The Null Device

2003/7/3

I just picked up the new Mogwai album, Happy Songs for Happy People. I was surprised to find an insert in the album stating that the CD comes with a demo version of Cubase SX and the multitrack audio files of the first song on the CD, required to remix it. The Cubase demo is PC-only, so I don't get to see how the damned thing works under OSX, where most of my plug-ins can't go. The separate files are all .wav files, though, so if you don't mind not being able to load the .CPR Cubase SX project, you can still have a go at them. (Btw, Cubase SX files appear to be a RIFF data type; maybe some penguinhead will reverse-engineer them in due time, at least well enough to import them.)

Anyway, it's an interesting experiment; giving songs for the fans to remix like that. I can't see the copyright-crazed majors allowing their chattels to do something like that (i.e., if Radiohead did that, it'd probably come with a special rights-managed remixing program which ran only on your Trusted PC™ and let you give a few play-once low-bitrate Windows Media copies to a handful of friends before self-destructing), but I think it makes sense for indie artists. Mogwai probably have more to benefit from a fan-made remixes of one of their songs floating around the MP3 nets and being played by laptop-glitch DJs from their Ableton Live-equipped iBooks than most artists; much in the way that Björk has to gain from all the bootleg remixes of her songs floating around.

As for the album: haven't heard the whole thing yet, though it sounds good. It seems that the detour into Radical Jewish Thrash Metal that was My Father My King was just that, and the album is a progression from Rock Action; if anything, it's more introverted and subtle, though in a good way. In places they're starting to sound a bit like Sigur Rós, though.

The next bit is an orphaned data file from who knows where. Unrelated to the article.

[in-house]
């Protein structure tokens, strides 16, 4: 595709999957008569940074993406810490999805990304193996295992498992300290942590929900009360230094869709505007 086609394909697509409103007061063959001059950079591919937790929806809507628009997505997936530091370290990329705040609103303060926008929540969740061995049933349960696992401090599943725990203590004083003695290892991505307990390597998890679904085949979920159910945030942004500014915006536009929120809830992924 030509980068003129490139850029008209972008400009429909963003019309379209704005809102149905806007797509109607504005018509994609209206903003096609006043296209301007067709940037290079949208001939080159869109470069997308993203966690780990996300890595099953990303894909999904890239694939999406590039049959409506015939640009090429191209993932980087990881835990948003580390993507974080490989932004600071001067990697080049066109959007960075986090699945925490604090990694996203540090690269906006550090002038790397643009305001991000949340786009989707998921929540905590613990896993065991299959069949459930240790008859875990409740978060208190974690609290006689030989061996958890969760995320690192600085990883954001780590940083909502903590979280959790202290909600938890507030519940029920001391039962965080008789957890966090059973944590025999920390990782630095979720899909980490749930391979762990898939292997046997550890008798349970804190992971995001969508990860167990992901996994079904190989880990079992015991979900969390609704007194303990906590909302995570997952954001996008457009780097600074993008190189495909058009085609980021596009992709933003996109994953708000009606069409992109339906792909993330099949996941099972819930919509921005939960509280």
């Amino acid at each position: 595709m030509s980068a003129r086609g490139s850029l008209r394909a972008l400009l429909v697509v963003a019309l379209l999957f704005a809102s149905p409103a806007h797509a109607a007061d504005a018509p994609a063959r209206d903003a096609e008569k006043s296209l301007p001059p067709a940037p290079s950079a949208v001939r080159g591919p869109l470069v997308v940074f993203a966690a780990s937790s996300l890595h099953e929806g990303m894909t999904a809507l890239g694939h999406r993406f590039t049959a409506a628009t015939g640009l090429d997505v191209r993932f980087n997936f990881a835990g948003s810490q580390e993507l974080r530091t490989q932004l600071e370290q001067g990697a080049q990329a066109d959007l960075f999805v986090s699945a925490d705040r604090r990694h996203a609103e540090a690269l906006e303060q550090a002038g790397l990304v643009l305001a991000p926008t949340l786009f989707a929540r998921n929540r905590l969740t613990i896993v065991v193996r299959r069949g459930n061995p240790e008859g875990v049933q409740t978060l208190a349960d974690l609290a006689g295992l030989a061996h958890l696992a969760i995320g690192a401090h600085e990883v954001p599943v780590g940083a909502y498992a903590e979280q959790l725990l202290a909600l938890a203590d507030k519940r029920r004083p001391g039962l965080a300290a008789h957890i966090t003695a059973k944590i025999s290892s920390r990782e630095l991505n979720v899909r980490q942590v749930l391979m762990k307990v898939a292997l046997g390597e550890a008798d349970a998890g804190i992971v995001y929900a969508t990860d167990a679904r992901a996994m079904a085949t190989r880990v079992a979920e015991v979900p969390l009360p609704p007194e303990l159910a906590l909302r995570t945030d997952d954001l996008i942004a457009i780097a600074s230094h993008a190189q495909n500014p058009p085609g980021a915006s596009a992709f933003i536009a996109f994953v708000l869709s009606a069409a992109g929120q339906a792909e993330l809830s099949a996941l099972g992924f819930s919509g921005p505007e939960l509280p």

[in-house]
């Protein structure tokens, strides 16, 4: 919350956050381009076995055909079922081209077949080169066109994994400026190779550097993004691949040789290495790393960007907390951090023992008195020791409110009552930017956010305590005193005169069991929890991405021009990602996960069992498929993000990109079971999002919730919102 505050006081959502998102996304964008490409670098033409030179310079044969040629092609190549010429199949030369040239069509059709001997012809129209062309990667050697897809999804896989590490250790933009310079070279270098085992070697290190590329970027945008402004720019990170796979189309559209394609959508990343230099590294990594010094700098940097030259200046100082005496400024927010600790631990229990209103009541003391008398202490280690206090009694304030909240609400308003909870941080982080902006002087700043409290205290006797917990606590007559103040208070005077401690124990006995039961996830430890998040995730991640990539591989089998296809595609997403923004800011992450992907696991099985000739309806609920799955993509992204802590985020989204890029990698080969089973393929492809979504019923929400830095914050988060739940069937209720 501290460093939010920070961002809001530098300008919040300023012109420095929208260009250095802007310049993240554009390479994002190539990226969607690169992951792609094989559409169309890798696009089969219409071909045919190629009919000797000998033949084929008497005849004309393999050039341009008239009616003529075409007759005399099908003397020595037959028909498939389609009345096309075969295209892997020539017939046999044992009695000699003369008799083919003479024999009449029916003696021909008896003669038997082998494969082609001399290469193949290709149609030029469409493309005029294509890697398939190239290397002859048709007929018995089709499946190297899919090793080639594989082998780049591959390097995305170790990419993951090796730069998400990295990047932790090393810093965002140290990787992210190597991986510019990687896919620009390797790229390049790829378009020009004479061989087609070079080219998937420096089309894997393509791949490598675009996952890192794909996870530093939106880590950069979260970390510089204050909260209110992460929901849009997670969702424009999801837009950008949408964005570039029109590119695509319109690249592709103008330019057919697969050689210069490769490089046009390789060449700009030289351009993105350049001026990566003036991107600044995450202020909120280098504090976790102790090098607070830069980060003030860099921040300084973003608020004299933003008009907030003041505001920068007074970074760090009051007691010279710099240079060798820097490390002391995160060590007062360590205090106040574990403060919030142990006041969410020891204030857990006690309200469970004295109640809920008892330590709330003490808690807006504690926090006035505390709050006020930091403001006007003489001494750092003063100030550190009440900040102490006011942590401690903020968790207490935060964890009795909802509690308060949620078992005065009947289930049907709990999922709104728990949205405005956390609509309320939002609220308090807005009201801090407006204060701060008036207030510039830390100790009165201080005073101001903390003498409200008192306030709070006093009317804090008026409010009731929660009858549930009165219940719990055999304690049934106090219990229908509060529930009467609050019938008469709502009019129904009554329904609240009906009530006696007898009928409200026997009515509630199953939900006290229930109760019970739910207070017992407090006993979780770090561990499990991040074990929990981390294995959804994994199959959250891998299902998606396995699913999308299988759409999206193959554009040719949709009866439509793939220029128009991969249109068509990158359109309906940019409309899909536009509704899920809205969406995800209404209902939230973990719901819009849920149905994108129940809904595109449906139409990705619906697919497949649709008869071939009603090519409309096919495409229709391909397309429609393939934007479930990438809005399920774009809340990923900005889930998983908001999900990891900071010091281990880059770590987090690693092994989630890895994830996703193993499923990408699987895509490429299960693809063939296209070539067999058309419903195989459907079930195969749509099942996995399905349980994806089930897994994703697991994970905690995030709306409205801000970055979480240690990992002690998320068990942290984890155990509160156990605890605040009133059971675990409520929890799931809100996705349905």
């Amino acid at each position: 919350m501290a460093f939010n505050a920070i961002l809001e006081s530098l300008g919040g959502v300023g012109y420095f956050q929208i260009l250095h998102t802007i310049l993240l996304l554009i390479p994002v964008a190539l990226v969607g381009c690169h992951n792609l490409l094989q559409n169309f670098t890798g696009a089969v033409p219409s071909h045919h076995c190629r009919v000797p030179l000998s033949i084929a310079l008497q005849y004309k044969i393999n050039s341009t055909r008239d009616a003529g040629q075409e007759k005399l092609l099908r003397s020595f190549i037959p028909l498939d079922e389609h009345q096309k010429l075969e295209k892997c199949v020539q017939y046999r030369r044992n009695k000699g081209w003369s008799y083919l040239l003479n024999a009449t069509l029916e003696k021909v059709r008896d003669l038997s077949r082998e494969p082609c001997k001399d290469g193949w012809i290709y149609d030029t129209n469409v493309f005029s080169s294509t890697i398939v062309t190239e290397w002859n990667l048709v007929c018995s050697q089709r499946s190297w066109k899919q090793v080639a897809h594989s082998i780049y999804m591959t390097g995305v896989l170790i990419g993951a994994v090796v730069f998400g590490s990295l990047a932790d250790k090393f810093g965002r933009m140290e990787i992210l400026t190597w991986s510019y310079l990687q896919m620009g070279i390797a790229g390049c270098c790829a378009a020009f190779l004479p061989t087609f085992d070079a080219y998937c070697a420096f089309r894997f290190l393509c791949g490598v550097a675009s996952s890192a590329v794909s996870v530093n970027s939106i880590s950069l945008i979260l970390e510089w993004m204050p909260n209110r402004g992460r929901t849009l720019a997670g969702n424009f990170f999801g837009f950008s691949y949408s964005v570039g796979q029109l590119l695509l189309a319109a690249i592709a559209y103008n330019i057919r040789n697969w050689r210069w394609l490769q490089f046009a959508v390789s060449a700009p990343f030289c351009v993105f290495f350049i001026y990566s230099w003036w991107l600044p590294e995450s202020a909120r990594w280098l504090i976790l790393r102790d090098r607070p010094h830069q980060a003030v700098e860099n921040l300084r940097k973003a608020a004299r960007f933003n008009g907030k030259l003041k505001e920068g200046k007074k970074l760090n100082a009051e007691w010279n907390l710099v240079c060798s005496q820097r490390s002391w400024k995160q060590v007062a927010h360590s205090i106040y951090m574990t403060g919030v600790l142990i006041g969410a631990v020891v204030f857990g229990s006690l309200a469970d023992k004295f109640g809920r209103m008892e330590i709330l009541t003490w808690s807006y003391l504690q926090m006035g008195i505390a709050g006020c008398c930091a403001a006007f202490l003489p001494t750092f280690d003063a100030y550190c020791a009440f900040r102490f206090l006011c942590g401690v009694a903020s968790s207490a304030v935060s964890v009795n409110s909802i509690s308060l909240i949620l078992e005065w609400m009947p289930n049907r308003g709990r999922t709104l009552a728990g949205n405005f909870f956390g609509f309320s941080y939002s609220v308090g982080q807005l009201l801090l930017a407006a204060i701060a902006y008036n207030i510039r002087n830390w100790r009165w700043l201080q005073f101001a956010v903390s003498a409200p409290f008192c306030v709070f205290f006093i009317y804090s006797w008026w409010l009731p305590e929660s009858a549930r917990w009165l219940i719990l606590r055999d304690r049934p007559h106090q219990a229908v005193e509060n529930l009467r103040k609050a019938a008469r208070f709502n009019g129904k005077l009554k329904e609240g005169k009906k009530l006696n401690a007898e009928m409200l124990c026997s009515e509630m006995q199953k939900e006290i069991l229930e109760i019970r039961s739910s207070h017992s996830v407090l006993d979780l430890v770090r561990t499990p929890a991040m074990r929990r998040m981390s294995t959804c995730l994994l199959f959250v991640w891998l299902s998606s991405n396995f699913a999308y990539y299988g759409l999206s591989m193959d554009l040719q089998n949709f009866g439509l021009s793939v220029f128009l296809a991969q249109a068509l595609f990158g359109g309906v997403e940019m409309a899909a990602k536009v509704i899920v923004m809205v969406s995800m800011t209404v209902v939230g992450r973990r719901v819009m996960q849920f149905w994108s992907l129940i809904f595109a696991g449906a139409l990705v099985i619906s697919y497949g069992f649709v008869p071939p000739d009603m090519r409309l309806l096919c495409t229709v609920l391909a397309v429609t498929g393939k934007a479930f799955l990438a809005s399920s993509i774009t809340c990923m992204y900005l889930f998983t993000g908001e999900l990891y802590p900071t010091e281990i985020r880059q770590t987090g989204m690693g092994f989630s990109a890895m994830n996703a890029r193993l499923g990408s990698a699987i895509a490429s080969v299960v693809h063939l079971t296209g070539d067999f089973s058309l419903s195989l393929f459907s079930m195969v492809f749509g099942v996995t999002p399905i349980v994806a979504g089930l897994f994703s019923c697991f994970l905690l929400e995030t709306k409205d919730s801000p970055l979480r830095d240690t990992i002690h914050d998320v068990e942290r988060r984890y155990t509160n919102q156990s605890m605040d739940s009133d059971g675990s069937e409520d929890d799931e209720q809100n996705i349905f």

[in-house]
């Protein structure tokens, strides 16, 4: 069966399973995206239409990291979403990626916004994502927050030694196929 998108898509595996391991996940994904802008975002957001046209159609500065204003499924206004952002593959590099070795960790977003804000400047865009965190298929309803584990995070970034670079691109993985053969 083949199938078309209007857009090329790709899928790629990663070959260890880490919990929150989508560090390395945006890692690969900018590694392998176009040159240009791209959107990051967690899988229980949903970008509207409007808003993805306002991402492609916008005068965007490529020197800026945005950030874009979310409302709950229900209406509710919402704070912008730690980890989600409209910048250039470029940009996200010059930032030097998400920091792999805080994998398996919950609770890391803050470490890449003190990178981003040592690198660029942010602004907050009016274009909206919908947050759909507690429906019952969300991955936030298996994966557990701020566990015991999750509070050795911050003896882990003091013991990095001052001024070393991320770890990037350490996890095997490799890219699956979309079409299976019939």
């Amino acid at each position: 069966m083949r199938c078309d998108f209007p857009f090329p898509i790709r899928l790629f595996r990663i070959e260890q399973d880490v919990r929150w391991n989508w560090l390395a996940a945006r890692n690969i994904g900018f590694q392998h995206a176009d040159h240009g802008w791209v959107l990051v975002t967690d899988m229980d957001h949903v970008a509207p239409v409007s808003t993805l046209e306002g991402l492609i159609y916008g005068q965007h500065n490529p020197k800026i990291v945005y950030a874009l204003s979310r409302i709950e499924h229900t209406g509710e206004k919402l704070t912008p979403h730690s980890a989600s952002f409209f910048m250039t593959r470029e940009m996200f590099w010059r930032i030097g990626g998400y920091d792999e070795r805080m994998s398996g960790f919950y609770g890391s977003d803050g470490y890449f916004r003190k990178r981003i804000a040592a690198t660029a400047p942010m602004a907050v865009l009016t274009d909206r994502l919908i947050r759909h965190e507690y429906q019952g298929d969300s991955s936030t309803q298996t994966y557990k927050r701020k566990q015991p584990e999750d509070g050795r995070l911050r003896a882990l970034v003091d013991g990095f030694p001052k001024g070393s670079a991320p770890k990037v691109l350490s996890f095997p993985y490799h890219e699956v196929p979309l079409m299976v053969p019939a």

Speaking of Sigur Rós, I also picked up their Sigur 1 - Sigur 9 single, which came with a DVD of videos. The one for Svefn-g-englar is not bad, and quite apt; it basically has people dressed up as angels moving about in slow motion around an Icelandic landscape, under a volcanic cliff and a featureless off-white sky. (The video was a US import, where they are released through MCA/Universal, which is presumably why it's a Region 1-only DVD.)

(Interesting that Mogwai hail from Scotland and Sigur Rós hail from Iceland. I wonder how long until a post-rock band emerges from the Faroe Islands, a point roughly halfway inbetween.)

copyfight copyright faroe islands free culture mogwai post-rock sigur rós 2

2003/7/2

Some kind soul has scanned and put online the first edition of the Melway street directory, from 1966. It's interesting to see how Melbourne in the mid-1960s differed from the Melbourne of today (the City Loop didn't exist, but there was a railway line going from North Fitzroy to Royal Park; Monash University was mostly an empty space, and the complex of factories and squalid student houses to the north of it didn't exist; however, right to the east of it was one of Melbourne's many drive-in cinemas).

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For those who missed out on the Chat et Fille T-shirt, there's a new Icelandic Cat and Girl T-shirt; perfect for wearing to Sigur Rós gigs and the like. I'm tempted to get one, even though my credit card has seen much better days.

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